Immersive technology combines virtual material with the actual world in a way that encourages the user to interact with mixed reality in a natural way. In an immersive experience, the user accepts virtual components of their surroundings as part of the whole, even becoming less aware that such elements are not part of physical reality. AR, MR and VR headsets, 3D displays, 3D audio, gesture recognition, spatial sensing, speech recognition, haptics, drones, cameras and omnidirectional treadmills are all parts of immersive technologies. According to Perkins Coie’s research, most investment in immersive technologies has been in the gaming industry, as a game is a combination of different aspects of these technologies. This is followed by the healthcare, education and manufacturing industries.
Through the use of innovative technologies, people can easily participate in all kinds of activities and gain access to cultural heritage sites. Immersive technologies can also add value in terms of promoting the inclusion of people with disabilities in cultural heritage when designed with these objectives in mind. Immersive reality opens up a whole new world of sensory experiences that can allow a person with a disability to broaden their knowledge and skills in a way that would otherwise not be possible. For example, through the VR experience, people with disabilities can participate in virtual tours of museums around the world in a way that is more suited to their specific needs.
Many countries in Europe are trying to adopt such technologies so that they can support people’s integration into the culture. In this context, the ARTWIN project was funded by the European Union in order to provide helpful insight on the matter of inclusion and accessibility to cultural heritage. Moreover, its first deliverable is a practical Guidebook that can be used by VET educators, trainers, teachers, and staff members of the partner organizations who work to support learners and enrich their methods and content so they can maximize their outcomes and expected impact. The Guidebook will be sourced by courses, training, workshops, conferences, etc. initiatives of any kind that aims to tackle the problem in the partner countries.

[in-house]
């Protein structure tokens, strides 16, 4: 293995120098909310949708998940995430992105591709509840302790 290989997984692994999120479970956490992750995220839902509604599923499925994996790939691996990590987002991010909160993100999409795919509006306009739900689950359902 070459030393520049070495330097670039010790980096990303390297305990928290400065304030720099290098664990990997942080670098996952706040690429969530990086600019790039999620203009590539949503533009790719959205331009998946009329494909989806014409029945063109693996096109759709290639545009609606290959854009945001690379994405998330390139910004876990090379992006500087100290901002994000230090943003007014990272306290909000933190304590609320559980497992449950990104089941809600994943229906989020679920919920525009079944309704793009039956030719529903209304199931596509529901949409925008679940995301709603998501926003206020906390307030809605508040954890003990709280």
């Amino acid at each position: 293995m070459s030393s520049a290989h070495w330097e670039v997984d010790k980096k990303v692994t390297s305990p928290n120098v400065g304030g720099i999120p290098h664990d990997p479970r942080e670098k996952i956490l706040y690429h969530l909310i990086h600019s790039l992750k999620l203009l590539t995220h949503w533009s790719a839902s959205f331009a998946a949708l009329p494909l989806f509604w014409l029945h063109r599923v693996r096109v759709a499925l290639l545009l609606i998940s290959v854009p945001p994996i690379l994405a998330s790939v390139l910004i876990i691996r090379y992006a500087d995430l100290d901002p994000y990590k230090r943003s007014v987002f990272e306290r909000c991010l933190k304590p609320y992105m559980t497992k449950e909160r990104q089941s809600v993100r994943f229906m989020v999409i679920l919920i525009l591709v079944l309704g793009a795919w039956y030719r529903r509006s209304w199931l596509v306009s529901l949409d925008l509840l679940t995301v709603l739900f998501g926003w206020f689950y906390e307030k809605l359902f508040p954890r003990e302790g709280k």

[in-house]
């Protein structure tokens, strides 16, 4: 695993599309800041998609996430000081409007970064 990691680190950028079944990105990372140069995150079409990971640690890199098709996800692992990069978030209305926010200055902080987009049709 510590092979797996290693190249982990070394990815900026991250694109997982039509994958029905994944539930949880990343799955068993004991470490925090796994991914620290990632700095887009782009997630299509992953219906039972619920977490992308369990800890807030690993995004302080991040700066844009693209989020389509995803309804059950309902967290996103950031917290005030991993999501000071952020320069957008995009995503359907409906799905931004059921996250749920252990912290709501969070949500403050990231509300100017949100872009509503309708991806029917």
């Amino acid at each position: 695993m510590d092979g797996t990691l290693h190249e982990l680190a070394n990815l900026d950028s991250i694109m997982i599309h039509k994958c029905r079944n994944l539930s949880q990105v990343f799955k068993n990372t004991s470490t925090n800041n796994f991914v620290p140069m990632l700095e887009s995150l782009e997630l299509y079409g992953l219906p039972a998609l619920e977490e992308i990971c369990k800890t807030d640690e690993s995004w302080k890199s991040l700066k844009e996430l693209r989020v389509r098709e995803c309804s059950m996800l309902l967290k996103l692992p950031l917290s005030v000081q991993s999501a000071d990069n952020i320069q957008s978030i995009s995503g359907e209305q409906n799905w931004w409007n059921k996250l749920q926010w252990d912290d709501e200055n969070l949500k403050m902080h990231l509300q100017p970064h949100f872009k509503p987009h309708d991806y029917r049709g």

The Guidebook is already finished and it will soon be available in five languages (English, Latvian, Italian, Greek, Finnish) at the projects’ website. In the coming months the next project outputs will be developed. More specifically, the second outcome, which is a toolbox that will provide knowledge and practical tools for use in the world of work, and the third outcome, which is an e-learning platform that will host all the training materials and tools that make up the training programme in a harmonised format so that they can be easily used.
Lear more about the project here: https://artwin-euproject.eu/